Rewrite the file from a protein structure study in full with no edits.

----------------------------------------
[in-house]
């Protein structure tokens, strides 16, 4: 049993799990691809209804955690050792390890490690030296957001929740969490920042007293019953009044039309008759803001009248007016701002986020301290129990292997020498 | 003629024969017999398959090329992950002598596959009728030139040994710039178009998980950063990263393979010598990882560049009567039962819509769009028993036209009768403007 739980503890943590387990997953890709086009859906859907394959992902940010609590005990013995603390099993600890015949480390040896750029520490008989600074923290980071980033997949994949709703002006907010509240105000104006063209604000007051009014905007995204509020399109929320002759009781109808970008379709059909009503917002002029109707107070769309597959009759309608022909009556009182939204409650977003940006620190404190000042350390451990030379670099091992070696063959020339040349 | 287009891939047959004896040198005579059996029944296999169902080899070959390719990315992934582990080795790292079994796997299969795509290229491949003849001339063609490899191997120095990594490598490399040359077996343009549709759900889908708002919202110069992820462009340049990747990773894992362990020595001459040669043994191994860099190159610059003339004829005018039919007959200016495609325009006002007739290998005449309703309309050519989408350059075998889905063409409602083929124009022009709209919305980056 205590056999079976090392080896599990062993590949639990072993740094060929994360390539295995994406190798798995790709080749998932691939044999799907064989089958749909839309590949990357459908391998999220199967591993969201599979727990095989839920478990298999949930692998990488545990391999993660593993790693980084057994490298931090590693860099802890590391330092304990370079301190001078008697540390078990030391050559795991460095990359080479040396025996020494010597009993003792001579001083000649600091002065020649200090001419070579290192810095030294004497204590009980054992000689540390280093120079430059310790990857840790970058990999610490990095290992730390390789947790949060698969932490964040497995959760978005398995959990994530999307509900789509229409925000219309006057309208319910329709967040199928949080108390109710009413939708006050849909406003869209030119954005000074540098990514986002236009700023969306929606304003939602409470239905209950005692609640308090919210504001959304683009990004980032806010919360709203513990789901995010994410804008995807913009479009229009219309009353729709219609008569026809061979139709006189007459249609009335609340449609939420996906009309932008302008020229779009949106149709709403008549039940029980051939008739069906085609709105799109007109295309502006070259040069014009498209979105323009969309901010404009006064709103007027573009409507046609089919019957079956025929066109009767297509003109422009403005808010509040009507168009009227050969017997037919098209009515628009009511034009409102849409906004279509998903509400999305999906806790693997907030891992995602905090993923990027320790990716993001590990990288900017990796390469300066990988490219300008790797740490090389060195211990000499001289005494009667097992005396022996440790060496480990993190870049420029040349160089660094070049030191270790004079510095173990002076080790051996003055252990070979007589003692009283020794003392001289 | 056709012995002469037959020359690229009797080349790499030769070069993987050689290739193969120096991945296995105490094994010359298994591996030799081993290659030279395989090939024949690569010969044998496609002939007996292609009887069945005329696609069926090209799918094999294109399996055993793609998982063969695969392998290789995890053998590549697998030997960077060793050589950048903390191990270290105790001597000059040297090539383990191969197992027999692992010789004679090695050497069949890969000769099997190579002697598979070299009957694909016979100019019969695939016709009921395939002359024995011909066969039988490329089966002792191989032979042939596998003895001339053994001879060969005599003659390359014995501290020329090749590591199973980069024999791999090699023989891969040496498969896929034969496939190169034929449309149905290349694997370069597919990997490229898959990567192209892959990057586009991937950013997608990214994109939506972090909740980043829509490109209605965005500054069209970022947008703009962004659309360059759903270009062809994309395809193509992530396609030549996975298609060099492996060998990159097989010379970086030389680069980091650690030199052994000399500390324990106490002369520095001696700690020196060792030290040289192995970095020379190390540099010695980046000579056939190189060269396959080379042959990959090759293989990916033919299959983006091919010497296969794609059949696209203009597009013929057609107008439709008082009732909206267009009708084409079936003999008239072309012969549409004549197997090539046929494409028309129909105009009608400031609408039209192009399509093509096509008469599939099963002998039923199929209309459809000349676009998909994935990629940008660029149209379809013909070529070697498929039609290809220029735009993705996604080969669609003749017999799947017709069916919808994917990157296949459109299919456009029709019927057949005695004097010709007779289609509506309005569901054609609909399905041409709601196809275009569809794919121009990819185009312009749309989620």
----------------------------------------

[in-house]
């Protein structure tokens, strides 16, 4: 049993799990691809209804955690050792390890490690030296957001929740969490920042007293019953009044039309008759803001009248007016701002986020301290129990292997020498 | 003629024969017999398959090329992950002598596959009728030139040994710039178009998980950063990263393979010598990882560049009567039962819509769009028993036209009768403007 739980503890943590387990997953890709086009859906859907394959992902940010609590005990013995603390099993600890015949480390040896750029520490008989600074923290980071980033997949994949709703002006907010509240105000104006063209604000007051009014905007995204509020399109929320002759009781109808970008379709059909009503917002002029109707107070769309597959009759309608022909009556009182939204409650977003940006620190404190000042350390451990030379670099091992070696063959020339040349 | 287009891939047959004896040198005579059996029944296999169902080899070959390719990315992934582990080795790292079994796997299969795509290229491949003849001339063609490899191997120095990594490598490399040359077996343009549709759900889908708002919202110069992820462009340049990747990773894992362990020595001459040669043994191994860099190159610059003339004829005018039919007959200016495609325009006002007739290998005449309703309309050519989408350059075998889905063409409602083929124009022009709209919305980056 205590056999079976090392080896599990062993590949639990072993740094060929994360390539295995994406190798798995790709080749998932691939044999799907064989089958749909839309590949990357459908391998999220199967591993969201599979727990095989839920478990298999949930692998990488545990391999993660593993790693980084057994490298931090590693860099802890590391330092304990370079301190001078008697540390078990030391050559795991460095990359080479040396025996020494010597009993003792001579001083000649600091002065020649200090001419070579290192810095030294004497204590009980054992000689540390280093120079430059310790990857840790970058990999610490990095290992730390390789947790949060698969932490964040497995959760978005398995959990994530999307509900789509229409925000219309006057309208319910329709967040199928949080108390109710009413939708006050849909406003869209030119954005000074540098990514986002236009700023969306929606304003939602409470239905209950005692609640308090919210504001959304683009990004980032806010919360709203513990789901995010994410804008995807913009479009229009219309009353729709219609008569026809061979139709006189007459249609009335609340449609939420996906009309932008302008020229779009949106149709709403008549039940029980051939008739069906085609709105799109007109295309502006070259040069014009498209979105323009969309901010404009006064709103007027573009409507046609089919019957079956025929066109009767297509003109422009403005808010509040009507168009009227050969017997037919098209009515628009009511034009409102849409906004279509998903509400999305999906806790693997907030891992995602905090993923990027320790990716993001590990990288900017990796390469300066990988490219300008790797740490090389060195211990000499001289005494009667097992005396022996440790060496480990993190870049420029040349160089660094070049030191270790004079510095173990002076080790051996003055252990070979007589003692009283020794003392001289 | 056709012995002469037959020359690229009797080349790499030769070069993987050689290739193969120096991945296995105490094994010359298994591996030799081993290659030279395989090939024949690569010969044998496609002939007996292609009887069945005329696609069926090209799918094999294109399996055993793609998982063969695969392998290789995890053998590549697998030997960077060793050589950048903390191990270290105790001597000059040297090539383990191969197992027999692992010789004679090695050497069949890969000769099997190579002697598979070299009957694909016979100019019969695939016709009921395939002359024995011909066969039988490329089966002792191989032979042939596998003895001339053994001879060969005599003659390359014995501290020329090749590591199973980069024999791999090699023989891969040496498969896929034969496939190169034929449309149905290349694997370069597919990997490229898959990567192209892959990057586009991937950013997608990214994109939506972090909740980043829509490109209605965005500054069209970022947008703009962004659309360059759903270009062809994309395809193509992530396609030549996975298609060099492996060998990159097989010379970086030389680069980091650690030199052994000399500390324990106490002369520095001696700690020196060792030290040289192995970095020379190390540099010695980046000579056939190189060269396959080379042959990959090759293989990916033919299959983006091919010497296969794609059949696209203009597009013929057609107008439709008082009732909206267009009708084409079936003999008239072309012969549409004549197997090539046929494409028309129909105009009608400031609408039209192009399509093509096509008469599939099963002998039923199929209309459809000349676009998909994935990629940008660029149209379809013909070529070697498929039609290809220029735009993705996604080969669609003749017999799947017709069916919808994917990157296949459109299919456009029709019927057949005695004097010709007779289609509506309005569901054609609909399905041409709601196809275009569809794919121009990819185009312009749309989620």